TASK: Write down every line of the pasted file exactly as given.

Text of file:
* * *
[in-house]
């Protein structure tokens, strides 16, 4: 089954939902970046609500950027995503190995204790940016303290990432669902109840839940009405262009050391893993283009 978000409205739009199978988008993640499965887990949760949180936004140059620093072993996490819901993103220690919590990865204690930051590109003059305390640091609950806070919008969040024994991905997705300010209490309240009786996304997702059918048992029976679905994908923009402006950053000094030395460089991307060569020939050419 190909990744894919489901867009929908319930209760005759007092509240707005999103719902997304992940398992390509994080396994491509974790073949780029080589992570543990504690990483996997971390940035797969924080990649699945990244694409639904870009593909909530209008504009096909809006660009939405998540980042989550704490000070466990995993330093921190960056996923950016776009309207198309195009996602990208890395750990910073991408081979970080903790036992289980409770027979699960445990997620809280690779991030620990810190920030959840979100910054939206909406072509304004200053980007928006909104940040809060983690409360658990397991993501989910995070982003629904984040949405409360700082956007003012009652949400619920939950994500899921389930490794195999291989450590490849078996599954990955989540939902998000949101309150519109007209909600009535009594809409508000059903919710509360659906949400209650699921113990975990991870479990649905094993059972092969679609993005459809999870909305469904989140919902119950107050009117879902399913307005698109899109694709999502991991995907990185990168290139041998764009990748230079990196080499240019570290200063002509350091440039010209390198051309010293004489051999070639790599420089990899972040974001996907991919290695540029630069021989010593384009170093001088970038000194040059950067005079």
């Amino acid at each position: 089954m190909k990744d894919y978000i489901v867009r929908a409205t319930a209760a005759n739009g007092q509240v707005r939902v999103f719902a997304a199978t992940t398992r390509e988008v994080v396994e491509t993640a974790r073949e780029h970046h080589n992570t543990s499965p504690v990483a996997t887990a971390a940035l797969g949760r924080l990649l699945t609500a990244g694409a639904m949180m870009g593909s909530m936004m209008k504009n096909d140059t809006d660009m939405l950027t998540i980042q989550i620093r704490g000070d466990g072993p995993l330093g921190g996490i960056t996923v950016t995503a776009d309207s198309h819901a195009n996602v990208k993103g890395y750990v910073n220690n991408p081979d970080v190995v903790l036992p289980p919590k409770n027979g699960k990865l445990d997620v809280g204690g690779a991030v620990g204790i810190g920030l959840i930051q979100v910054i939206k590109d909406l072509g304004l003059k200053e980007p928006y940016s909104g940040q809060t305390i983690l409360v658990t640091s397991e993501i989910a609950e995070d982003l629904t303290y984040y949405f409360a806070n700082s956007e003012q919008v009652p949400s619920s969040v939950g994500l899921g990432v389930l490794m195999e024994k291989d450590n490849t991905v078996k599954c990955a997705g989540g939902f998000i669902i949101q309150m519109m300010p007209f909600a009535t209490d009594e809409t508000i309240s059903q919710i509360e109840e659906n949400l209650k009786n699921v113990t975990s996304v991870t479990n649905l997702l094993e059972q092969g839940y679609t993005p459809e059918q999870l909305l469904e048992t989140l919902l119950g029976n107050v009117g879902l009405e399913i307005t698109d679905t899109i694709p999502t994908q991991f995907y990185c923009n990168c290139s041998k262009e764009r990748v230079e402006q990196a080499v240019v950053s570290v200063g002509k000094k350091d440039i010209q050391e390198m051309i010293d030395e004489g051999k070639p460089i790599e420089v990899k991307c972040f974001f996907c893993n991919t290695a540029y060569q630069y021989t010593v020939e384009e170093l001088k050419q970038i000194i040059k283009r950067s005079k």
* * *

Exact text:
[in-house]
């Protein structure tokens, strides 16, 4: 089954939902970046609500950027995503190995204790940016303290990432669902109840839940009405262009050391893993283009 978000409205739009199978988008993640499965887990949760949180936004140059620093072993996490819901993103220690919590990865204690930051590109003059305390640091609950806070919008969040024994991905997705300010209490309240009786996304997702059918048992029976679905994908923009402006950053000094030395460089991307060569020939050419 190909990744894919489901867009929908319930209760005759007092509240707005999103719902997304992940398992390509994080396994491509974790073949780029080589992570543990504690990483996997971390940035797969924080990649699945990244694409639904870009593909909530209008504009096909809006660009939405998540980042989550704490000070466990995993330093921190960056996923950016776009309207198309195009996602990208890395750990910073991408081979970080903790036992289980409770027979699960445990997620809280690779991030620990810190920030959840979100910054939206909406072509304004200053980007928006909104940040809060983690409360658990397991993501989910995070982003629904984040949405409360700082956007003012009652949400619920939950994500899921389930490794195999291989450590490849078996599954990955989540939902998000949101309150519109007209909600009535009594809409508000059903919710509360659906949400209650699921113990975990991870479990649905094993059972092969679609993005459809999870909305469904989140919902119950107050009117879902399913307005698109899109694709999502991991995907990185990168290139041998764009990748230079990196080499240019570290200063002509350091440039010209390198051309010293004489051999070639790599420089990899972040974001996907991919290695540029630069021989010593384009170093001088970038000194040059950067005079």
């Amino acid at each position: 089954m190909k990744d894919y978000i489901v867009r929908a409205t319930a209760a005759n739009g007092q509240v707005r939902v999103f719902a997304a199978t992940t398992r390509e988008v994080v396994e491509t993640a974790r073949e780029h970046h080589n992570t543990s499965p504690v990483a996997t887990a971390a940035l797969g949760r924080l990649l699945t609500a990244g694409a639904m949180m870009g593909s909530m936004m209008k504009n096909d140059t809006d660009m939405l950027t998540i980042q989550i620093r704490g000070d466990g072993p995993l330093g921190g996490i960056t996923v950016t995503a776009d309207s198309h819901a195009n996602v990208k993103g890395y750990v910073n220690n991408p081979d970080v190995v903790l036992p289980p919590k409770n027979g699960k990865l445990d997620v809280g204690g690779a991030v620990g204790i810190g920030l959840i930051q979100v910054i939206k590109d909406l072509g304004l003059k200053e980007p928006y940016s909104g940040q809060t305390i983690l409360v658990t640091s397991e993501i989910a609950e995070d982003l629904t303290y984040y949405f409360a806070n700082s956007e003012q919008v009652p949400s619920s969040v939950g994500l899921g990432v389930l490794m195999e024994k291989d450590n490849t991905v078996k599954c990955a997705g989540g939902f998000i669902i949101q309150m519109m300010p007209f909600a009535t209490d009594e809409t508000i309240s059903q919710i509360e109840e659906n949400l209650k009786n699921v113990t975990s996304v991870t479990n649905l997702l094993e059972q092969g839940y679609t993005p459809e059918q999870l909305l469904e048992t989140l919902l119950g029976n107050v009117g879902l009405e399913i307005t698109d679905t899109i694709p999502t994908q991991f995907y990185c923009n990168c290139s041998k262009e764009r990748v230079e402006q990196a080499v240019v950053s570290v200063g002509k000094k350091d440039i010209q050391e390198m051309i010293d030395e004489g051999k070639p460089i790599e420089v990899k991307c972040f974001f996907c893993n991919t290695a540029y060569q630069y021989t010593v020939e384009e170093l001088k050419q970038i000194i040059k283009r950067s005079k």